#ESEAeats one year on: a celebratory movement of East and South East Asian food culture
The #ESEAeats hashtag grew out of frustration with the way Asian cuisine has so often been treated. Now, it's a movement of celebration.
Last year, when Masterchef: The Professionals finalist Philli Armitage-Mattin implied that Asian cuisine was “dirty” and needed refining, many in the UK’s East and South East Asian (ESEA) community were hurt — but not wholly surprised. While the London-based chef — a self-proclaimed “Asian specialist” of Indian heritage — has since scrubbed her Instagram bio of the “Dirty food refined” tagline and “#prettydirtyfood” hashtag, it was just yet another sentiment feeding into an anti-East Asian narrative on the rise.
This hate isn’t new. Though it thrived during the pandemic, it has spanned generations. Chef Philli’s words only added to it, reviving painful memories for some, including Georgie Ma. Growing up as a British Born Chinese (BBC) whose family ran a takeaway in a town just south of Manchester, the host of the podcast Chinese Chippy Girl recalls being bullied for her cultural difference, and hearing the same damaging language when people would refer to the cuisine as “dirty Chinese”.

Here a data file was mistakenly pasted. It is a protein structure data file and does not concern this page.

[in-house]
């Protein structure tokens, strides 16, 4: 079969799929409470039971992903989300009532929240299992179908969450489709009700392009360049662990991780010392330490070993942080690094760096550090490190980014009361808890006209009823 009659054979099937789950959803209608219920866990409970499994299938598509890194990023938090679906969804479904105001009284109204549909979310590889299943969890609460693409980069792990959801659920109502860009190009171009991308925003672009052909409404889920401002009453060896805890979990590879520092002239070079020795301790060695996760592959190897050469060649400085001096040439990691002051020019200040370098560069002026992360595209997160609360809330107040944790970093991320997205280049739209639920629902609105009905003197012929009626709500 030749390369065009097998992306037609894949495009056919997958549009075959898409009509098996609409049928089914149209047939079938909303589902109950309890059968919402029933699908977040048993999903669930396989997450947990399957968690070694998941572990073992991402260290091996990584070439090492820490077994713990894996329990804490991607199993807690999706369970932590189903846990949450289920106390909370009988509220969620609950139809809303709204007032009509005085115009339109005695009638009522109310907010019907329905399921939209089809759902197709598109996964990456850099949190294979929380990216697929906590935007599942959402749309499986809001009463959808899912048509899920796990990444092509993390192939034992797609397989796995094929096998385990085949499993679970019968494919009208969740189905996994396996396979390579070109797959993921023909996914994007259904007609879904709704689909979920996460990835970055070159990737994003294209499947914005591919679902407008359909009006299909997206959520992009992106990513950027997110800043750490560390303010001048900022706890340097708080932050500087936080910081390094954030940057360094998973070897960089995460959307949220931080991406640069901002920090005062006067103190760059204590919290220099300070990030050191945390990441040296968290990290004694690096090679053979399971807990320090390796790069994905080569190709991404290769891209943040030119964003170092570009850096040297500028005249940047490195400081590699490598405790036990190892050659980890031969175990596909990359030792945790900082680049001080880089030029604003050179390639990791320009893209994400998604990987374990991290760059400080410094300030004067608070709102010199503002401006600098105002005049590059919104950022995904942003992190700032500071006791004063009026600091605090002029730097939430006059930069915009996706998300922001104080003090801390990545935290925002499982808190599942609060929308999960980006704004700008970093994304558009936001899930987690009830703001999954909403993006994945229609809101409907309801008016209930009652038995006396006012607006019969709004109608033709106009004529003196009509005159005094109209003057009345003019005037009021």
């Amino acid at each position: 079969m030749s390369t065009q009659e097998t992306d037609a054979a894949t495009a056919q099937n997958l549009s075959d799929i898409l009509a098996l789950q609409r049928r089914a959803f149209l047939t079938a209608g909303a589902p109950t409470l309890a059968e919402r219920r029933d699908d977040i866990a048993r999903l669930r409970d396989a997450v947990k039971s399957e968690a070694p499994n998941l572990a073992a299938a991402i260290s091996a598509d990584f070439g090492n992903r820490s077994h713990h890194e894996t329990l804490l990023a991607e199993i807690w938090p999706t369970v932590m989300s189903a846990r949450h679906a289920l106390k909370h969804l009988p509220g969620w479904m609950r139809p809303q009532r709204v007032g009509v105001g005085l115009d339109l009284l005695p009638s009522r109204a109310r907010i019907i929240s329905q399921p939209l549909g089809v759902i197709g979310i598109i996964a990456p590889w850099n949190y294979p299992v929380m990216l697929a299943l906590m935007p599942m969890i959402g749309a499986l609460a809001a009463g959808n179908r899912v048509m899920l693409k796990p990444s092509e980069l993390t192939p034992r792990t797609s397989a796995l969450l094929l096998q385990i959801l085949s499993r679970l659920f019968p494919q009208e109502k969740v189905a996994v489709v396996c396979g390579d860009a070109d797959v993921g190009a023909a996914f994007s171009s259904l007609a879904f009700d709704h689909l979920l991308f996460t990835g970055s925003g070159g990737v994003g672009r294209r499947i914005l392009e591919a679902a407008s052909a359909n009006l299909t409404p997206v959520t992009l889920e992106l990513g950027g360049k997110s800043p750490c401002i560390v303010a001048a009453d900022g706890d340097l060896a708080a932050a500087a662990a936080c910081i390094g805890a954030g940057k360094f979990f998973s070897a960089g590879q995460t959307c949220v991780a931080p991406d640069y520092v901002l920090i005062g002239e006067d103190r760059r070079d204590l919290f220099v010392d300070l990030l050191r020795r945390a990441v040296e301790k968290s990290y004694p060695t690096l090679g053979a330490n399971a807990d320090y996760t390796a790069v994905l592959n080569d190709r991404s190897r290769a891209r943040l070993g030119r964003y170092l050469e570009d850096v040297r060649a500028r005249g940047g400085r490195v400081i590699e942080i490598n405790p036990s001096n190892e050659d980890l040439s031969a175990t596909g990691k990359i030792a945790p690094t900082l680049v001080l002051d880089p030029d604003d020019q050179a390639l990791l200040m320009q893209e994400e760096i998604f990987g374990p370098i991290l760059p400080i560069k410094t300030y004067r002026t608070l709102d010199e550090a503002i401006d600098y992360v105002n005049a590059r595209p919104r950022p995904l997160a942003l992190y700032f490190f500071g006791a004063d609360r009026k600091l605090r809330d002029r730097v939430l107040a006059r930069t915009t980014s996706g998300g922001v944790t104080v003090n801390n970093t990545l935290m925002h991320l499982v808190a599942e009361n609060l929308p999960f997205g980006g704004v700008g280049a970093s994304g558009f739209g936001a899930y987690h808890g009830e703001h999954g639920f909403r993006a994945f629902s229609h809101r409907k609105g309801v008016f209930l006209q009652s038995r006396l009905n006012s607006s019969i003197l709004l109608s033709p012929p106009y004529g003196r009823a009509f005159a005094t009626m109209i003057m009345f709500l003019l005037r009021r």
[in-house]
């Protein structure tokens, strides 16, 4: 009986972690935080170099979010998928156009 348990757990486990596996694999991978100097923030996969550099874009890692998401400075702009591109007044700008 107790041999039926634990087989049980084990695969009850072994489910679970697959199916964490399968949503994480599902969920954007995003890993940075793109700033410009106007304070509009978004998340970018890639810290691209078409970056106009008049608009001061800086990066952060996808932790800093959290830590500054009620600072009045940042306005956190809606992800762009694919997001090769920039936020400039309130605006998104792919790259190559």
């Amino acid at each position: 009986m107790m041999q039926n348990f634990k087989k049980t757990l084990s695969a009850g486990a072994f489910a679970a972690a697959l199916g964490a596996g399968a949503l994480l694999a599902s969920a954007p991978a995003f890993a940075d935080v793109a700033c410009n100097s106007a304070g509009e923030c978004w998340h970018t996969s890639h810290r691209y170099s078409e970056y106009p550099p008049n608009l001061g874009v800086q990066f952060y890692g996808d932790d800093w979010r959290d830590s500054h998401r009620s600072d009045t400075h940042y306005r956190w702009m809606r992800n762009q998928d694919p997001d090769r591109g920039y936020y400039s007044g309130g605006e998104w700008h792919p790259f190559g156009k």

“My parents would make me food like char siu (barbeque pork) and chao dan (fried egg) in a bun to bring on school trips,” Georgie remembers, recalling that the other kids would express their distaste for her packed lunch. “So as good as it tasted, I was embarrassed because it didn’t look like the ham and cheese sandwich everyone else was having.”
Fast forward to the present day, exhausted and frustrated by decades of cultural insensitivity and microaggressions, Georgie and Anna Chan, founder of ESEA in Tech and Asian Leadership Collective, became determined to shift the narrative from one of negativity to one of joy.
“The pandemic has been tough on a lot of people but especially so for East and South East Asians,” Anna explains. “Going into Chinatown last year, you could see a lot of shops had closed and the streets were empty.” The lack of footfall was one thing, but several Asian-owned businesses across the UK, particularly those in the food and beverage sector, also became the target of racist vandalism. This rise in anti-Asian rhetoric echoed in other areas: according to a new report by anti-bullying charity Ditch the Label, online hate speech rose by 1,662% in 2020 compared to 2019, while hate crimes in the UK last year increased nearly 50% compared to 2018. As the latter only accounts for reported incidents, the true figure is thought to be much higher.
“Instead of just going through the same cycle of anger, sadness and pain, we wanted to break free of that,” Anna says. The duo decided to create their own Instagram hashtag aimed at championing voices of a community reeling from hate. And amid persistent, lazy mockery around tired tropes, what better aspect to celebrate than food, an expression of love across many Asian cultures?
“Instead of just going through the same cycle of anger, sadness and pain, we wanted to break free of that”Anna Chan, co-founder of #ESEAeats
Enter the ‘#ESEAeats’ project, which became a community. Using the hashtag on Instagram, Georgie and Anna encouraged anyone and everyone to share photos that capture what East and South East Asian food culture means to them.